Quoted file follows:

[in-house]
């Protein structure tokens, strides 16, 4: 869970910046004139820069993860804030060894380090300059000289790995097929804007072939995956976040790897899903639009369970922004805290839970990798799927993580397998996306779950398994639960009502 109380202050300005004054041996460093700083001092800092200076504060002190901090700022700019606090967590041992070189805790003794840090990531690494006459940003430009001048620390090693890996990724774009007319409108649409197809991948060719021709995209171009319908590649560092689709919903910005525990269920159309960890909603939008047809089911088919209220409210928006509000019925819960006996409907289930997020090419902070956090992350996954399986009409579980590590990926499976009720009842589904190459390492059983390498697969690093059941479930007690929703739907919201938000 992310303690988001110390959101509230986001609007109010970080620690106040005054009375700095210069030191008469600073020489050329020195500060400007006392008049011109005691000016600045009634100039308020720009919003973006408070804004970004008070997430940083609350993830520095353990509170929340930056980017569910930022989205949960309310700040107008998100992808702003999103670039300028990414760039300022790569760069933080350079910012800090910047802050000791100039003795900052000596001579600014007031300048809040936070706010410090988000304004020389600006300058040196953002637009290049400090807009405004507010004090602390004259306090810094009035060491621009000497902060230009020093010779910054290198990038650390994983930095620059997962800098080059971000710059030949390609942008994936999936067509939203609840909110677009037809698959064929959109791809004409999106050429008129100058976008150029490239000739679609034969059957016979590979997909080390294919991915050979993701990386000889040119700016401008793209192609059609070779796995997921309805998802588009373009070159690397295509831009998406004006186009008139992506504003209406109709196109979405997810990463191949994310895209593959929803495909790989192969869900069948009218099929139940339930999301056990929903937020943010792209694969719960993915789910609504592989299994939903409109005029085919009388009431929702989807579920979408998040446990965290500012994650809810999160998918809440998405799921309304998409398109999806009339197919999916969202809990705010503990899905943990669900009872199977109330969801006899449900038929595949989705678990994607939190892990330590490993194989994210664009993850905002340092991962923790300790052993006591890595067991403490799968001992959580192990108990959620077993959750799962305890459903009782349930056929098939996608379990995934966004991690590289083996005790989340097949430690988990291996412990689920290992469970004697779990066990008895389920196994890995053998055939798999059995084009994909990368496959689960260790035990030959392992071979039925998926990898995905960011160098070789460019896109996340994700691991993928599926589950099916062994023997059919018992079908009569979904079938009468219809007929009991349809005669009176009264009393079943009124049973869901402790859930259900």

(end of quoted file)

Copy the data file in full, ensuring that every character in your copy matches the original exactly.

[in-house]
């Protein structure tokens, strides 16, 4: 869970910046004139820069993860804030060894380090300059000289790995097929804007072939995956976040790897899903639009369970922004805290839970990798799927993580397998996306779950398994639960009502 109380202050300005004054041996460093700083001092800092200076504060002190901090700022700019606090967590041992070189805790003794840090990531690494006459940003430009001048620390090693890996990724774009007319409108649409197809991948060719021709995209171009319908590649560092689709919903910005525990269920159309960890909603939008047809089911088919209220409210928006509000019925819960006996409907289930997020090419902070956090992350996954399986009409579980590590990926499976009720009842589904190459390492059983390498697969690093059941479930007690929703739907919201938000 992310303690988001110390959101509230986001609007109010970080620690106040005054009375700095210069030191008469600073020489050329020195500060400007006392008049011109005691000016600045009634100039308020720009919003973006408070804004970004008070997430940083609350993830520095353990509170929340930056980017569910930022989205949960309310700040107008998100992808702003999103670039300028990414760039300022790569760069933080350079910012800090910047802050000791100039003795900052000596001579600014007031300048809040936070706010410090988000304004020389600006300058040196953002637009290049400090807009405004507010004090602390004259306090810094009035060491621009000497902060230009020093010779910054290198990038650390994983930095620059997962800098080059971000710059030949390609942008994936999936067509939203609840909110677009037809698959064929959109791809004409999106050429008129100058976008150029490239000739679609034969059957016979590979997909080390294919991915050979993701990386000889040119700016401008793209192609059609070779796995997921309805998802588009373009070159690397295509831009998406004006186009008139992506504003209406109709196109979405997810990463191949994310895209593959929803495909790989192969869900069948009218099929139940339930999301056990929903937020943010792209694969719960993915789910609504592989299994939903409109005029085919009388009431929702989807579920979408998040446990965290500012994650809810999160998918809440998405799921309304998409398109999806009339197919999916969202809990705010503990899905943990669900009872199977109330969801006899449900038929595949989705678990994607939190892990330590490993194989994210664009993850905002340092991962923790300790052993006591890595067991403490799968001992959580192990108990959620077993959750799962305890459903009782349930056929098939996608379990995934966004991690590289083996005790989340097949430690988990291996412990689920290992469970004697779990066990008895389920196994890995053998055939798999059995084009994909990368496959689960260790035990030959392992071979039925998926990898995905960011160098070789460019896109996340994700691991993928599926589950099916062994023997059919018992079908009569979904079938009468219809007929009991349809005669009176009264009393079943009124049973869901402790859930259900």